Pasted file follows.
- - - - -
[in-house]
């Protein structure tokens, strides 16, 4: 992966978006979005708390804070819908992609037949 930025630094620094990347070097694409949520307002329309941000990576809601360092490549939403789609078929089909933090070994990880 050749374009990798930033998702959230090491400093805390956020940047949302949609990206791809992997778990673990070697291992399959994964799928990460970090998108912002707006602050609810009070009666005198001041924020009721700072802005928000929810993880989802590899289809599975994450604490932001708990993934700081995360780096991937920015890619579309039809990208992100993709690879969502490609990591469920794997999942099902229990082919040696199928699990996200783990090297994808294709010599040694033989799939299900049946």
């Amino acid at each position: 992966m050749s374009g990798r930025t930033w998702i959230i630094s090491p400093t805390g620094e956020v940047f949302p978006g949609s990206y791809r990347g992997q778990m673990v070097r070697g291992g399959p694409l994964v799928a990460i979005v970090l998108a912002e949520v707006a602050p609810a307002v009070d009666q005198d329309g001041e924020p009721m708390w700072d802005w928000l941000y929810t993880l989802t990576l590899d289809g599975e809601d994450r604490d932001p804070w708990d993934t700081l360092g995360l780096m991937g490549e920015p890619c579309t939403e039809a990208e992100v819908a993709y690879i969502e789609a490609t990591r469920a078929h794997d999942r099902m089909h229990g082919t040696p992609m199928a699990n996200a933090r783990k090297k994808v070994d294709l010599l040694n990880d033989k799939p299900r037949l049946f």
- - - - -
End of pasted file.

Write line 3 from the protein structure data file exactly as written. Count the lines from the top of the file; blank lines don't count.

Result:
């Amino acid at each position: 992966m050749s374009g990798r930025t930033w998702i959230i630094s090491p400093t805390g620094e956020v940047f949302p978006g949609s990206y791809r990347g992997q778990m673990v070097r070697g291992g399959p694409l994964v799928a990460i979005v970090l998108a912002e949520v707006a602050p609810a307002v009070d009666q005198d329309g001041e924020p009721m708390w700072d802005w928000l941000y929810t993880l989802t990576l590899d289809g599975e809601d994450r604490d932001p804070w708990d993934t700081l360092g995360l780096m991937g490549e920015p890619c579309t939403e039809a990208e992100v819908a993709y690879i969502e789609a490609t990591r469920a078929h794997d999942r099902m089909h229990g082919t040696p992609m199928a699990n996200a933090r783990k090297k994808v070994d294709l010599l040694n990880d033989k799939p299900r037949l049946f």